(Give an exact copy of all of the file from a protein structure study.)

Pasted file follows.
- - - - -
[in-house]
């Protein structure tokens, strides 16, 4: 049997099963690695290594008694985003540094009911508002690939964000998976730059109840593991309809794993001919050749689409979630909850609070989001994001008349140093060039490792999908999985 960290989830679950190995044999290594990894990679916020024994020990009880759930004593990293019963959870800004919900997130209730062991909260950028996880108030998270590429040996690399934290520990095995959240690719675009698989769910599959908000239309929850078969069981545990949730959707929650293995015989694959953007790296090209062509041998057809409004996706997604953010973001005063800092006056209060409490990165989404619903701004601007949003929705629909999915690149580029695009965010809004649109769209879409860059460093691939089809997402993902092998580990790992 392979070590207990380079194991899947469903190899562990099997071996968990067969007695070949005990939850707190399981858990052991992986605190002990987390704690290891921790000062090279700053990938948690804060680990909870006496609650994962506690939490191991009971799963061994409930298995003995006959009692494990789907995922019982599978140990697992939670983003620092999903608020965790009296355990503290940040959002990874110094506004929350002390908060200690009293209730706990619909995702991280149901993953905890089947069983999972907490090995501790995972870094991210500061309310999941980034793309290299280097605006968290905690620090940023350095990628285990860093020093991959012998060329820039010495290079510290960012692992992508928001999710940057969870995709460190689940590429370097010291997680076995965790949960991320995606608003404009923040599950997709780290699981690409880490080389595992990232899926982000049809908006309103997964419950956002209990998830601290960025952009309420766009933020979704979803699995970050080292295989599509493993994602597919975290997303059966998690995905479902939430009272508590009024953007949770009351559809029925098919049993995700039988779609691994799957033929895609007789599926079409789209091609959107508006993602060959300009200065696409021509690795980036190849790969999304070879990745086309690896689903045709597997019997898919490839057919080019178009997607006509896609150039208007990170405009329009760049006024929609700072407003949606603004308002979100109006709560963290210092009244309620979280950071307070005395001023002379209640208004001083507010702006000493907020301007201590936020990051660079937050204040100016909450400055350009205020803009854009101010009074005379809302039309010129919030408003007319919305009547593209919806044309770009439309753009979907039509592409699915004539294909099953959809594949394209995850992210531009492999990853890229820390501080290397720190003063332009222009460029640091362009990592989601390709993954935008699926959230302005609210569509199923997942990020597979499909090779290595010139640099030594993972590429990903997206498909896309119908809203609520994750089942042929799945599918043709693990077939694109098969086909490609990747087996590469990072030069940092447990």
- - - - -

[in-house]
């Protein structure tokens, strides 16, 4: 049997099963690695290594008694985003540094009911508002690939964000998976730059109840593991309809794993001919050749689409979630909850609070989001994001008349140093060039490792999908999985 960290989830679950190995044999290594990894990679916020024994020990009880759930004593990293019963959870800004919900997130209730062991909260950028996880108030998270590429040996690399934290520990095995959240690719675009698989769910599959908000239309929850078969069981545990949730959707929650293995015989694959953007790296090209062509041998057809409004996706997604953010973001005063800092006056209060409490990165989404619903701004601007949003929705629909999915690149580029695009965010809004649109769209879409860059460093691939089809997402993902092998580990790992 392979070590207990380079194991899947469903190899562990099997071996968990067969007695070949005990939850707190399981858990052991992986605190002990987390704690290891921790000062090279700053990938948690804060680990909870006496609650994962506690939490191991009971799963061994409930298995003995006959009692494990789907995922019982599978140990697992939670983003620092999903608020965790009296355990503290940040959002990874110094506004929350002390908060200690009293209730706990619909995702991280149901993953905890089947069983999972907490090995501790995972870094991210500061309310999941980034793309290299280097605006968290905690620090940023350095990628285990860093020093991959012998060329820039010495290079510290960012692992992508928001999710940057969870995709460190689940590429370097010291997680076995965790949960991320995606608003404009923040599950997709780290699981690409880490080389595992990232899926982000049809908006309103997964419950956002209990998830601290960025952009309420766009933020979704979803699995970050080292295989599509493993994602597919975290997303059966998690995905479902939430009272508590009024953007949770009351559809029925098919049993995700039988779609691994799957033929895609007789599926079409789209091609959107508006993602060959300009200065696409021509690795980036190849790969999304070879990745086309690896689903045709597997019997898919490839057919080019178009997607006509896609150039208007990170405009329009760049006024929609700072407003949606603004308002979100109006709560963290210092009244309620979280950071307070005395001023002379209640208004001083507010702006000493907020301007201590936020990051660079937050204040100016909450400055350009205020803009854009101010009074005379809302039309010129919030408003007319919305009547593209919806044309770009439309753009979907039509592409699915004539294909099953959809594949394209995850992210531009492999990853890229820390501080290397720190003063332009222009460029640091362009990592989601390709993954935008699926959230302005609210569509199923997942990020597979499909090779290595010139640099030594993972590429990903997206498909896309119908809203609520994750089942042929799945599918043709693990077939694109098969086909490609990747087996590469990072030069940092447990």